There are only 41 pupils so comparisons between groups of pupils, such as boys and girls and disadvantaged pupils, are difficult to measure. However, you track individual pupils and groups to make sure that anyone at risk of falling behind is identified so that extra support and help can be put in place in between lesson times. This is helping to ensure that pupils at risk of falling behind can catch up and make similar progress to their peers.

• Relationships between pupils and staff are a notable strength. Staff know the pupils well and have a constant focus on developing pupils' self-esteem, resilience and self-belief. This helps to counteract some of the very negative feelings that pupils have about school.

It gives them the confidence to 'have a go' and take an active role in their learning. Staff are adept at spotting slight variations in pupils' behaviour or attitude. They quickly and quietly intervene and support pupils when potential flare-ups might occur.

This effectively minimises the risks of unwanted behaviours and helps pupils quickly get back to their work. This also ensures that the learning of other pupils continues without disruption. Careful tracking of pupils' behaviour shows that there has been a reduction in episodes of inappropriate behaviour over the past year as a result of strategies that staff use.

• A wide range of work helps pupils to keep safe and enables them to gain an understanding of the values that are key to taking a successful part in British society. The personal, social and health education and religious education curriculum and visits to places of worship such as mosques, synagogues and Buddhist temples provide hands-on experiences and understanding of world faiths. Charity work, work in the local community and the many visits out of the area contribute to pupils' understanding of communities and cultures beyond school.

Such work is helping to develop pupils' understanding of qualities such as trust and respect for others. ? Governance is effective. Governors are committed to improving their own practice through regular training and constant reflection on their effectiveness.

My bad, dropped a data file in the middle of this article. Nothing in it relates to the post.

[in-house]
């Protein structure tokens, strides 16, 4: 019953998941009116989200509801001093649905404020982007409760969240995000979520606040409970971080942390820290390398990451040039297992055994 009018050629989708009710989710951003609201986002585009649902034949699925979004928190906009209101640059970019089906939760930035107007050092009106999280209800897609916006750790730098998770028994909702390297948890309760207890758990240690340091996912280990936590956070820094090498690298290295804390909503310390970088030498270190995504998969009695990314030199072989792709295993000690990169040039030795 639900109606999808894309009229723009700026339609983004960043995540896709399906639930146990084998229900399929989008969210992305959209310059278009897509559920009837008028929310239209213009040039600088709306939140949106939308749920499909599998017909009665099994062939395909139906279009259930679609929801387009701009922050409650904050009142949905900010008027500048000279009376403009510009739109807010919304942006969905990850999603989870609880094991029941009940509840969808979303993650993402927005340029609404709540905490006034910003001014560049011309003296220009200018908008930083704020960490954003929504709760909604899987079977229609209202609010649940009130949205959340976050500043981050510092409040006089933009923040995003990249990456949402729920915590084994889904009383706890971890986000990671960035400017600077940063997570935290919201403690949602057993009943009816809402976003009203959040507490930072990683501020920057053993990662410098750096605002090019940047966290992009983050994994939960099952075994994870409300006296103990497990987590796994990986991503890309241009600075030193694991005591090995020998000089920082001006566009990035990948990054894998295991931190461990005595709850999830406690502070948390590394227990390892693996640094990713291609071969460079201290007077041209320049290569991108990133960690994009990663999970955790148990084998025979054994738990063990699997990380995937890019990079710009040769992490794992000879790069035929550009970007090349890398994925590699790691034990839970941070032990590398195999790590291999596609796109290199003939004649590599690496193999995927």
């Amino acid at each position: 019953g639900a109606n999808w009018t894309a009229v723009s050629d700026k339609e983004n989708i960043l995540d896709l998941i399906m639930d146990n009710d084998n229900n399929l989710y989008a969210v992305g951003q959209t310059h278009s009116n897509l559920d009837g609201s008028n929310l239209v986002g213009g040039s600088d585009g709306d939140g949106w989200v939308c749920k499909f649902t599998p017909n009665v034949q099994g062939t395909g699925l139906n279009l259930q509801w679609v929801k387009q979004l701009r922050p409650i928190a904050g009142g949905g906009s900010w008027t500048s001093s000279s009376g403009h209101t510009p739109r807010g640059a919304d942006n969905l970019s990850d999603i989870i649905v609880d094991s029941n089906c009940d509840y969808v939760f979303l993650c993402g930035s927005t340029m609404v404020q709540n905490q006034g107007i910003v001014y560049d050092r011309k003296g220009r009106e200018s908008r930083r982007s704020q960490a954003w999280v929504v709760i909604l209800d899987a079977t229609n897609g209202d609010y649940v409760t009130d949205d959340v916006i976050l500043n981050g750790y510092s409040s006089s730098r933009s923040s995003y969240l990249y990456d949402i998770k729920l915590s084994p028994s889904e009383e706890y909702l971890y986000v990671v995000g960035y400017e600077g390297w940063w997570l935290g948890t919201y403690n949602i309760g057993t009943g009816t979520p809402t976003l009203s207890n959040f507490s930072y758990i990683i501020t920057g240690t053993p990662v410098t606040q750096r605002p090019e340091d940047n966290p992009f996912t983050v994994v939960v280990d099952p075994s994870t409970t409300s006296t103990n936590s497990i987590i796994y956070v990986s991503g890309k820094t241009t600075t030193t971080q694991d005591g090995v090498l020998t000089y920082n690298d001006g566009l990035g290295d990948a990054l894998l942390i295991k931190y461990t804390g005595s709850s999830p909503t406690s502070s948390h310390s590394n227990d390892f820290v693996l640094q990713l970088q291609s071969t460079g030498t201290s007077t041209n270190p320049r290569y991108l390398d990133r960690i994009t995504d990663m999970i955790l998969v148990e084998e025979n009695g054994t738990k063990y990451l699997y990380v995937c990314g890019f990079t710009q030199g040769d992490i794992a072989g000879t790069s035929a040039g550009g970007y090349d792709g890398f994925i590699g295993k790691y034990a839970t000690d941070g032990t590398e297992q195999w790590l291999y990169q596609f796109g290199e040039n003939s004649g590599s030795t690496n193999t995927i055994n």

They take care in recruiting new governors with the right mix of skills and knowledge to carry out their varying roles. Governors have a very clear understanding of the school's strengths and weaknesses because of the increasingly evaluative and regular information that they receive about pupils' progress, behaviour and attendance. Governors are taking action to ensure that the school's website meets statutory requirements.

Next steps for the school Leaders and those responsible for governance should ensure that: ? plans to improve pupils' writing skills in English and across the curriculum are embedded so that pupils' progress in English is as strong as in mathematics ? teachers challenge pupils' poor presentation of work consistently so that the quality of their work improves. I am copying this letter to the chair of the governing body, the regional schools commissioner and the director of children's services for South Tyneside. This letter will be published on the Ofsted website.

Yours sincerely Margaret Farrow Her Majesty's Inspector Information about the inspection During the inspection, inspectors met with you and the lead practitioner, staff, five representatives of the governing body and the local authority's school improvement partner. Inspectors visited learning across the school and I was accompanied by the lead practitioner. We talked informally to pupils in lessons, at breaktime and lunchtime and formally to a group of pupils.

Inspectors analysed a range of documentation, including leaders' written evaluation of the school's work, improvement plans and information about pupils' progress, attendance and behaviour. We checked a range of policies and procedures, including those to keep pupils safe. Inspectors also considered the 18 parental responses to Ofsted's online survey, Parent View.